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What is Valency? - Atomic Valency explained
Following the success of What Is Density it seemed a good idea to explain what valency is, as well.
Atoms have a tendency to connect up to other atoms, to form molecules which are compounds, or to form structures. Each type of atom has a preference for connecting to a particular number of atoms. A hydrogen atom likes to join up with one other atom, whereas an oxygen has two vacancies for other atoms to join on to it. This, the "number of other atoms it likes to connect with" is the valency.
Carbon has a valency of 4, so in compounds with carbon there are four bonds to other atoms. Nitrogen has a valency of 3, niobium 5, iridium 3, etc.
The inert gases such as helium, neon, krypton, etc all have a valency of zero, ie the atoms don't really connect to any other atoms, and so there aren't a lot of chemical compounds for inert gas elements.
Valency in practice:
H20: (water) H - O - H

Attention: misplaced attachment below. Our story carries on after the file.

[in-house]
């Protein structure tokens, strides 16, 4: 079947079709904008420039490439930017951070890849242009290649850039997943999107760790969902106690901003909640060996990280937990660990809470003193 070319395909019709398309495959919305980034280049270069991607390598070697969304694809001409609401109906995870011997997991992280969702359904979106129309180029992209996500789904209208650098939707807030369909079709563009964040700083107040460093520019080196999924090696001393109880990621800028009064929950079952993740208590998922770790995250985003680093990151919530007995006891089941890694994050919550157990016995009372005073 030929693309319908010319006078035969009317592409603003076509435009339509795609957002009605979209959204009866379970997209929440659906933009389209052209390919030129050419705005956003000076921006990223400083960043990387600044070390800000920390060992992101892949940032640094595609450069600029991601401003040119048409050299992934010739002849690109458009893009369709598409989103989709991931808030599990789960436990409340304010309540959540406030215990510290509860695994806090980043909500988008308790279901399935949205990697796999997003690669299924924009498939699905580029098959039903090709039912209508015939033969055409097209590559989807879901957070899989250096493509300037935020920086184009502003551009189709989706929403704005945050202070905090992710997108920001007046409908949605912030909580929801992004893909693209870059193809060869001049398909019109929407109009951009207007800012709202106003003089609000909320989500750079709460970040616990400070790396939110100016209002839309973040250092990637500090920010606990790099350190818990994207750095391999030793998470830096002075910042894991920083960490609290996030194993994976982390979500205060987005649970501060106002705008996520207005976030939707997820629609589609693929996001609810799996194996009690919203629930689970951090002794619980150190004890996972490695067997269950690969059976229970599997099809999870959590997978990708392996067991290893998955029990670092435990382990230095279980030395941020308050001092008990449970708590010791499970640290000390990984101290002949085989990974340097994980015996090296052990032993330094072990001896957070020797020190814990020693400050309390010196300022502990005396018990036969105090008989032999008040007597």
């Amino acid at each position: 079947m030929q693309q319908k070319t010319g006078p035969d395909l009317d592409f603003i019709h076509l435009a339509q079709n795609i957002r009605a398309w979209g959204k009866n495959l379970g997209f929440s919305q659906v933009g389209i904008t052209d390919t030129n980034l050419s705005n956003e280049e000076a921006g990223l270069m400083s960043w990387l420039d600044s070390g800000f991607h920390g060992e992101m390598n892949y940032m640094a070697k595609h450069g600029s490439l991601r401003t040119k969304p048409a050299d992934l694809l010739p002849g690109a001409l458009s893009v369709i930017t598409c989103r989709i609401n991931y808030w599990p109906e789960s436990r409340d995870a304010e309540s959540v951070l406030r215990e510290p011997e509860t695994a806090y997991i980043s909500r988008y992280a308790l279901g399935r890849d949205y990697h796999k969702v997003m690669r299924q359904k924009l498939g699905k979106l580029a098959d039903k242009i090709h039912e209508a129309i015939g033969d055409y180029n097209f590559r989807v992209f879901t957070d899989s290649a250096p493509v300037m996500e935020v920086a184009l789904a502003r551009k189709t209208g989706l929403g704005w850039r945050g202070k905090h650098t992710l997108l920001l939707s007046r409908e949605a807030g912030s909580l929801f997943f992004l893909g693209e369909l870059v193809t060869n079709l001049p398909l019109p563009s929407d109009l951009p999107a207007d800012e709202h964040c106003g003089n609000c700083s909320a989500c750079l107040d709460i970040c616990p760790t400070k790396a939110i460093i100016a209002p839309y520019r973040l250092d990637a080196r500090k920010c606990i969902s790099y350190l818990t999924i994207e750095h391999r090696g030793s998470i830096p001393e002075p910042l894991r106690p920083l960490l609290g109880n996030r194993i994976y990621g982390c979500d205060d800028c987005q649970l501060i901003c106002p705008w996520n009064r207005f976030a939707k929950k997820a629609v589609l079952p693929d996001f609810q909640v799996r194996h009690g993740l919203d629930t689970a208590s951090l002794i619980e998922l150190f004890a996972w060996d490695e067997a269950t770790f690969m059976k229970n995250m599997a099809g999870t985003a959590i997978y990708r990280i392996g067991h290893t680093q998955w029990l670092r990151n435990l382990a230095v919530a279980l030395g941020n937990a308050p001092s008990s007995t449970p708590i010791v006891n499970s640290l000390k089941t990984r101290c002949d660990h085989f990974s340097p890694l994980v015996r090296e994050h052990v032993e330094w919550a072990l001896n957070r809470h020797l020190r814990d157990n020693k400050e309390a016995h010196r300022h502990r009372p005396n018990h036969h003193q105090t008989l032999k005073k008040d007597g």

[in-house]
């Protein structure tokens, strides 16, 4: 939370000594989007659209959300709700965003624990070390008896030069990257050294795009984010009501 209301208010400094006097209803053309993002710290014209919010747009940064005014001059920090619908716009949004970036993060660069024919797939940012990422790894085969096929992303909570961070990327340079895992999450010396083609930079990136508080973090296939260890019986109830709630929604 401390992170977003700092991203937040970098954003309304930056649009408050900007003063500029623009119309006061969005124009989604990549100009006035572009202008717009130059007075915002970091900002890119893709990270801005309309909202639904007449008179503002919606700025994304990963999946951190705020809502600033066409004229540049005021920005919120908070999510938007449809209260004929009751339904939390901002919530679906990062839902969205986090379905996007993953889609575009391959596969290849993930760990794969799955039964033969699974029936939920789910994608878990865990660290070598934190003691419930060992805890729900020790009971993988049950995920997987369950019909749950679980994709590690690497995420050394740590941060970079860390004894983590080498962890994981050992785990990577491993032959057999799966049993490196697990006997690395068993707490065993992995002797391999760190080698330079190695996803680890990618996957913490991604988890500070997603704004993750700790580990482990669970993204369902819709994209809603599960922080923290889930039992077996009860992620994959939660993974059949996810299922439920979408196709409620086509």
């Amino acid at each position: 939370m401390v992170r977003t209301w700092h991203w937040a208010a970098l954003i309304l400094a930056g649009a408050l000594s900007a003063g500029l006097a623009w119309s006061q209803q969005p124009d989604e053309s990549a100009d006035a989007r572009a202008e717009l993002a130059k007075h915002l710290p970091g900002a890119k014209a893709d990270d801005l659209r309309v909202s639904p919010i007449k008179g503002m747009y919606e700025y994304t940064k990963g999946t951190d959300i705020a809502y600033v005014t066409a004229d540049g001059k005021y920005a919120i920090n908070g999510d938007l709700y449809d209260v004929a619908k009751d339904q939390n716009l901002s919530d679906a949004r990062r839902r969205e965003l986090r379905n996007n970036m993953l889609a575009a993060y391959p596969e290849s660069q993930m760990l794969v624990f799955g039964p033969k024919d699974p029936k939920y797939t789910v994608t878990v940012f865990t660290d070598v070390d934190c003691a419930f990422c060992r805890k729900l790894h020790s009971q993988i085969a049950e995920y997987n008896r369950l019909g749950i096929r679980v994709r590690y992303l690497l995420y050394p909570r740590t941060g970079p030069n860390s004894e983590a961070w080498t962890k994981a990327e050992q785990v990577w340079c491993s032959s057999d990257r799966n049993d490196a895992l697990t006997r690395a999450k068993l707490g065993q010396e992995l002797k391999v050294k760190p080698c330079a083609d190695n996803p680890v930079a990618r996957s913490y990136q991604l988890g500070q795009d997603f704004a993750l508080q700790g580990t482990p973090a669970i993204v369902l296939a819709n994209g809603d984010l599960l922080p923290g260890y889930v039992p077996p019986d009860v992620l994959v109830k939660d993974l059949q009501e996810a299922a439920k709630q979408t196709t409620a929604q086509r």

CO2: (carbon dioxide) O = C = O (double bonds)
CH4: (methane gas) a carbon atom with four hydrogen atoms connected to it.
In a structure such as a piece of metal or a crystal, the valency results in the atoms aligning in a regular way so each atom attaches to the appropriate number of other atoms.
In semiconductor material with a regular array of valency 4 atoms, small impurities of valency 3 or valency 5 atoms can cause the material to have spare valencies or spare absences of valency, giving it a particular electrical persuasion (n-type and p-type). By combining these materials, junctions and transistors can be made.
Inspired by the idea of Valency, it could be said that a household tends to maintain an inhouse-quota of cats, the cat valency, which is the number of cats that is instinctively felt appropriate to that household!